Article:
Simple Bots: Walker





Introduction: Simple Bots: Walker

My goal with Walker Bot was to make a 4-legged walking bot that could be made in ten minutes. This bot ultimately took me three hours to make. That said, my goal wasn't to make one in ten minutes, but to make one that could be made in ten minutes. I am pretty confident that now that I know what I am doing, should I need to make a second one, I could do it in ten minutes. At the very least, you will be hard-pressed to make a simpler walking bot than this one. I would consider this project a glowing success.

Step 1: Go Get Stuff

You will need:

(x2) servos modified for direct drive**
(x1) telephone handset
(x1) 4 x AA battery holder
(x1) DPDT lever switch
(x2) CDs
(x2) 6" bolts
(x2) 5" bolts
(x4) bolts
(x4) bolt covers
(x2) thin 1" nut and bolt
(x1) a couple dozen assorted zip ties
(x1) print template (download below)

**Modify your servos for direct drive here

Step 2: Open It Up

Remove the covers from the telephone handset and pull out the speaker, microphone and jack. These should come right out.

Step 3: Drill

Drill 4 holes in each end of the telephone handset as pictured.

Essentially, you should drill the holes in such a way that they create a square on the backside of each opening.

Step 4: The First Motor

Starting on the side of the handset opposite where the jack was, pass the motor's wires through the body of the phone and out the hole created by removing the jack.

Insert the first motor into the handset opening that is on the opposite side of the jack, in such a way that the horn is facing inwards.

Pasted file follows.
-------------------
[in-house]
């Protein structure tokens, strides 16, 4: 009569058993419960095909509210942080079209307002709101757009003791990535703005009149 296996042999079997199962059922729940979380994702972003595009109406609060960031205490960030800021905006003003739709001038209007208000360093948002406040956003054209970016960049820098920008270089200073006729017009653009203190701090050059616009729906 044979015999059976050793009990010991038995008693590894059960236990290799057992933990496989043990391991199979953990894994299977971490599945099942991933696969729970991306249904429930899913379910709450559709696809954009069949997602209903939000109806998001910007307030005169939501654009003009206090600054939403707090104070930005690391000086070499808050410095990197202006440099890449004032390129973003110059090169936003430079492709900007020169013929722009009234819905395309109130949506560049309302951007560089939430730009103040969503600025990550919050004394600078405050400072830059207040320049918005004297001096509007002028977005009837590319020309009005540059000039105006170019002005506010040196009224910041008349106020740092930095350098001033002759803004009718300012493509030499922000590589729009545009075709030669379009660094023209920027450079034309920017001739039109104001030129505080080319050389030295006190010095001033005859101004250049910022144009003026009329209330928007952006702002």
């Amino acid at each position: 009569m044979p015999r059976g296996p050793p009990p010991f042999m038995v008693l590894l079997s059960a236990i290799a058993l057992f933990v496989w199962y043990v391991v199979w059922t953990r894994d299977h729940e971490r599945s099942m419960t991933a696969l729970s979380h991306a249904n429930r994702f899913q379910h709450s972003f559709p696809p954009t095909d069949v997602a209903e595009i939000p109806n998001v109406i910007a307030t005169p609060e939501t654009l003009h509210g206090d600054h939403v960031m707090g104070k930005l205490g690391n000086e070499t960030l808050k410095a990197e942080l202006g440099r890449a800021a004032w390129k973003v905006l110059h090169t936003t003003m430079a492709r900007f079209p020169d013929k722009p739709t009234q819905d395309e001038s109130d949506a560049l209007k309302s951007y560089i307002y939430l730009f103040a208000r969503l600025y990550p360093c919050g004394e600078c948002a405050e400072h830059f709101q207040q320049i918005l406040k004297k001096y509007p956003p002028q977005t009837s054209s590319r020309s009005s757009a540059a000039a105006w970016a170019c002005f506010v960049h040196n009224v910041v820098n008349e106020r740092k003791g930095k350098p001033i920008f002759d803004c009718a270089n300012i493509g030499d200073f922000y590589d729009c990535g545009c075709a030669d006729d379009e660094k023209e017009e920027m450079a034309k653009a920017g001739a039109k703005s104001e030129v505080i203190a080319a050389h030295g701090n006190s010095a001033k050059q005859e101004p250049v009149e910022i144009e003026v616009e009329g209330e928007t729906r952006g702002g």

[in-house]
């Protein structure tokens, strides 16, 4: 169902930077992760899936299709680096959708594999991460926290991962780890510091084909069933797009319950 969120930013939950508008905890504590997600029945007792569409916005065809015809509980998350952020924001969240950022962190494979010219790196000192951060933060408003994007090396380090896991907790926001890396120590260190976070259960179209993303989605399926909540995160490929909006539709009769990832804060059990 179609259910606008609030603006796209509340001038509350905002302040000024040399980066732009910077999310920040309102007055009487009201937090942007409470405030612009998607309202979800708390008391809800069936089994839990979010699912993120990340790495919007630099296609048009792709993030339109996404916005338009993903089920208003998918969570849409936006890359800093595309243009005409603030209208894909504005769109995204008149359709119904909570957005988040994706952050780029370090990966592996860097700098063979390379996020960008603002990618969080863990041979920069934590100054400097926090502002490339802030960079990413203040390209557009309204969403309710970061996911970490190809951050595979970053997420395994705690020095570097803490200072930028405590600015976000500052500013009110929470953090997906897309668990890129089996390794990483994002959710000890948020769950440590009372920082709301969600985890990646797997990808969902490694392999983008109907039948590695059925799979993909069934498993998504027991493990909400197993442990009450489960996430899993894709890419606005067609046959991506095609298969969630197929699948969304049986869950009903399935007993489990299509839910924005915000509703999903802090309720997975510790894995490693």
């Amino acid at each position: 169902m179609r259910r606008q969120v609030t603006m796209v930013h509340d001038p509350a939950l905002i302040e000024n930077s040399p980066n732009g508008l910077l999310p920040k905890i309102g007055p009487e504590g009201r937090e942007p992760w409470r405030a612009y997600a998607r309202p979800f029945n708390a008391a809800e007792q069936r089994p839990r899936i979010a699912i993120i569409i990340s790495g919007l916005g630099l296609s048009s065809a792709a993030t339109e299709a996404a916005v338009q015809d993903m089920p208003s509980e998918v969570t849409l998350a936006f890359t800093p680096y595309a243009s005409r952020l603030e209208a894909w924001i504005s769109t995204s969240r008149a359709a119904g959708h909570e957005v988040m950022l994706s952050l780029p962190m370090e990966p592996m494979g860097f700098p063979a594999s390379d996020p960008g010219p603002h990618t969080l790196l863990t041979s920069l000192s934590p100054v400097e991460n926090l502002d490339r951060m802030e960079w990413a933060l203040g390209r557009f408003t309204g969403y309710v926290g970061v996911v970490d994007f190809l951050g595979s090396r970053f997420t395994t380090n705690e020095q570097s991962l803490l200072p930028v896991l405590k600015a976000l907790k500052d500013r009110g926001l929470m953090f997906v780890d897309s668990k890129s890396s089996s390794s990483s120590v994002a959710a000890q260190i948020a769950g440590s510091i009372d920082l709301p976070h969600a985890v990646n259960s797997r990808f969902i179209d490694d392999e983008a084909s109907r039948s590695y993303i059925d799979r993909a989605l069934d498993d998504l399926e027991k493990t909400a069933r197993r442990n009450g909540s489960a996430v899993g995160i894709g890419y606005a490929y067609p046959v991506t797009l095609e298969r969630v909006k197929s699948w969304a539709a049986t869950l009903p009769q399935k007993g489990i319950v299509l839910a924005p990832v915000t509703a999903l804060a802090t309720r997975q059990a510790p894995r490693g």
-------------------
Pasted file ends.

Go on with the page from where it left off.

(The horn is the gear-like object attached to the servo shaft)

Step 5: The Second Motor

Pass the second motor's wires through the hole created by the jack and insert that motor into the end of the handset. Make certain that the horn for this motor is also facing inwards, as well.

Zip tie them both in place using the holes that you have drilled in Step 3.

Step 6: Switch

Zip tie the DPDT switch to the round mouthpiece opening, right above the hole created by removing the jack.

There should probably a small lip, upon which the switch can sit.

Make certain that the lever of the switch is pointing upwards (towards the gear on the motor).

Step 7: Template

If you have not done so already, download and print out the template file.

Cut out around the circumference of the two large circles.

Step 8: Cut the CDs

Tape the templates to the center of each CD.

For the two large outer holes, drill 1/4" holes (or whatever is appropriate for your 5" and 6" bolts).

For the four smaller inner holes, drill 1/8" holes (or whatever is appropriate for your thinnest zip ties).

On the one CD with the outer notch, cut this shape out of the CD using a pair of general-purpose scissors.

Step 9: Battery Holder

Drill two 1/8" holes into the center of the handset such that they line up with the mounting holes of your AA battery holder.

Bolt the battery holder onto the handset with your pair of 1" nuts and bolts.

Step 10: Wire It Up